Our recent analyses at Business Intelligence Competency Center relate to a currently pressing topic and a very interesting one at the same time. Each of us is certainly following COVID-19 infection reports regularly. Therefore, we invite you to use our report and analyze the present situation, using data from reliable sources.
Our historical data comes from the Github repository created by Johns Hopkins University Center For System Science and Engineering (JHU CSSE). Details about the data source can be found here. Data from the last two days are downloaded from Worldometer page where aggregated data sources are also provided on an ongoing basis.
Interactive report – COVID-19 pandemic
How to analyze the presented data?
The Intro report shows the most important data worldwide. On the map, one can see the most important statistics, the development of the virus chronologically and geographically. Ranking of countries according to Death Rate or Recovery Rate and other parameters that can be selected from the Status of Cases list. The values on the map can be presented as absolute values or as the number of cases per 1M population in a given country.
The World Regions report presents the spread of the virus on individual continents. The map also uses colours to display how long the epidemic has been going on, and the size of the circle shows the scale of the infection depending on the appropriate status of cases and the type of parameter.
Bar charts can be explored downwards starting at the continent level, through the region to a specific country.
Using the date slider on both reports, you can view how the situation has changed over time.
On each of the charts, where you can select the country, use right-click to select the detailed report for a given country. For this, we use a functionality called Drillthrough. Once you hover your mouse over a country, a tooltip appears showing additional information along with a graph of value changes over time with a 10-day forecast.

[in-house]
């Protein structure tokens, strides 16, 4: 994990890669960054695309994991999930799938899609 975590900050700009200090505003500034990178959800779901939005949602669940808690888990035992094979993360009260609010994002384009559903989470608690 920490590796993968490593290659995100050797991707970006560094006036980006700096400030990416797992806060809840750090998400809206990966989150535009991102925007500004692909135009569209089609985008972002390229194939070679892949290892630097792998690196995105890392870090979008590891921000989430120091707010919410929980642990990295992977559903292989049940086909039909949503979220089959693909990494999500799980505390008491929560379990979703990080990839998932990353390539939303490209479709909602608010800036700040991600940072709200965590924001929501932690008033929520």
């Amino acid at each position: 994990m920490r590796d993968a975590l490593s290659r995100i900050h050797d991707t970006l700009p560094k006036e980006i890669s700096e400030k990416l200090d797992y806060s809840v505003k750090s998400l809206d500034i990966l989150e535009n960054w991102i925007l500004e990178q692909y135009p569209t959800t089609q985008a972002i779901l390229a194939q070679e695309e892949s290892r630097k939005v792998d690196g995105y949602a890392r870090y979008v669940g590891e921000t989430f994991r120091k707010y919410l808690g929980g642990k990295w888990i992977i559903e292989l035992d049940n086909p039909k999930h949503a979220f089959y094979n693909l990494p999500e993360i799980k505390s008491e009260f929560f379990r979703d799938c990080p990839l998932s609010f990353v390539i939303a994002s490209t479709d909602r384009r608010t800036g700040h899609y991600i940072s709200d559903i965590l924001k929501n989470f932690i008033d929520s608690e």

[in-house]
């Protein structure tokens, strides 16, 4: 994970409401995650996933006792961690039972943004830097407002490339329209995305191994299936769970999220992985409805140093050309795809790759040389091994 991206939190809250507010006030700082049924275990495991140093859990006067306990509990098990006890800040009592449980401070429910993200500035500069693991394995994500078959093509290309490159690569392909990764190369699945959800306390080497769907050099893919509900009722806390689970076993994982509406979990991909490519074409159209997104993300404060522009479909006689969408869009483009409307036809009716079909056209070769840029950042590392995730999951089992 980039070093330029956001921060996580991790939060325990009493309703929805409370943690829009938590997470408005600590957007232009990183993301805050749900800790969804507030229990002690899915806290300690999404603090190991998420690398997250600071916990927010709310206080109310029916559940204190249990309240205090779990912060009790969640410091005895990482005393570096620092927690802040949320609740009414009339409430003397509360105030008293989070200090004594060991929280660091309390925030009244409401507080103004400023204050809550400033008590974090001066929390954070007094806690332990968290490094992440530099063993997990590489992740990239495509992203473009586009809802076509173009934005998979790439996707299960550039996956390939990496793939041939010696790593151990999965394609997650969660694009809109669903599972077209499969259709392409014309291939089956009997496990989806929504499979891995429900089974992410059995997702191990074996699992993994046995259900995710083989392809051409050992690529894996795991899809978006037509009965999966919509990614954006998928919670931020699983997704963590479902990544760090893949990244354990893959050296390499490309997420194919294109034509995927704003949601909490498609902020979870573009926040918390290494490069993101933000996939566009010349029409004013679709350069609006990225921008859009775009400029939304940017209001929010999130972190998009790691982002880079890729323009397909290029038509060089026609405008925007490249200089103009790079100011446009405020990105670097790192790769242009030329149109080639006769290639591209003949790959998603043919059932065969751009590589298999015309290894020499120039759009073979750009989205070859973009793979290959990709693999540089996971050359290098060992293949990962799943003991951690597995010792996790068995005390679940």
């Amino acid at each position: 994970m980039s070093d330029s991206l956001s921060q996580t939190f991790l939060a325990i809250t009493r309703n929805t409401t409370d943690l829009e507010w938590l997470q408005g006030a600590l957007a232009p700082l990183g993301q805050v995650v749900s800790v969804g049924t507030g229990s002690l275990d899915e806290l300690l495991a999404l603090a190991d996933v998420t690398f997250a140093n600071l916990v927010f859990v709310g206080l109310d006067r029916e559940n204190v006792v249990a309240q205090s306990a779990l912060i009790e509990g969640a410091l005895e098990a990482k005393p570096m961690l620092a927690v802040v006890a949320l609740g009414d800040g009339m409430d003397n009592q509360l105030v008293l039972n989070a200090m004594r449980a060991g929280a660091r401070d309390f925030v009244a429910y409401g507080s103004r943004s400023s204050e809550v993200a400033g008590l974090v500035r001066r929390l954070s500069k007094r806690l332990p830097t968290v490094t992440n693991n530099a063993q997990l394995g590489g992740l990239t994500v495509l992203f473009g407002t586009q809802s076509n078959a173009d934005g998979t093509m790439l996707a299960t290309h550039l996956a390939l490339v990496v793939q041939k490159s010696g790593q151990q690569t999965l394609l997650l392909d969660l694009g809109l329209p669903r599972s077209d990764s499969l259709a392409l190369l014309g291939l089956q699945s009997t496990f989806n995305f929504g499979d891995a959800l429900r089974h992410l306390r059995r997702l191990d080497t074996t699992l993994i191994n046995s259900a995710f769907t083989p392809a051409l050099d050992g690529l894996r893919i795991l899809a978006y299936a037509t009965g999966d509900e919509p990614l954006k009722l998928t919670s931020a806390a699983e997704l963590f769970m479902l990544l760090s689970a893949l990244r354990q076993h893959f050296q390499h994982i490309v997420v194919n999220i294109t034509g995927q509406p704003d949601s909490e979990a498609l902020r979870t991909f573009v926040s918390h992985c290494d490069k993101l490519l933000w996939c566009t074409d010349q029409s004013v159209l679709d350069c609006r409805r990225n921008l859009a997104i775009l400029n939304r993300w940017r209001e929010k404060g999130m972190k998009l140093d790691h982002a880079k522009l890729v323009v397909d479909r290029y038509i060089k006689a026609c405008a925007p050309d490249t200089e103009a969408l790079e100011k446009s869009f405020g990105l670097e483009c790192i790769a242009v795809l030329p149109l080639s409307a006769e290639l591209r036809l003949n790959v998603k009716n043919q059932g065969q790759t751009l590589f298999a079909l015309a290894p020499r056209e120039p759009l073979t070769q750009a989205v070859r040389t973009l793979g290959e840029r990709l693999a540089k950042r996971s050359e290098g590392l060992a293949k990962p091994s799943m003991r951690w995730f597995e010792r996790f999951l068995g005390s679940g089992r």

It contains the most important statistics and charts for a given country.
The meters in the upper right corner show the number of cases depending on the status selected compared to the maximum number of cases in the region (Subregion) – the target is set as the average in the region.
The coronavirus outbreak began in different countries at different times, therefore, we wanted to show the virus development by days when it started, as the curves were shifted on the time axis.
After the first analysis of the data, we noticed that it was also necessary to take into account the time when a significant number of infected people appeared at the same time since there were countries where the first cases were detected quite early – pertaining to an inflow of foreigners. We have built a model so that you can dynamically change the number of cases from which you want to compare countries.
In Significant Days report, we can compare how the virus spreads in given countries, and more precisely how many cases were detected. If there is data about the number of tests in given countries, it will be worth adding this data to the model.
Poland is particularly distinguished here (dotted line) so that we can keep track of whether closing all of us in homes gave the expected result and where we are compared to countries where the situation is already dramatic. As you can see after 12 days from the first 100 days it is not so bad. Next to the line chart, there is a table with countries on the chart in order from the largest number of cases at the end of a selected period. The graph can be viewed on a logarithmic or linear scale. The data can also be presented in absolute values or correlated with the population in a given country (per 1M Population), then we will get the values divided by 1M population of the country.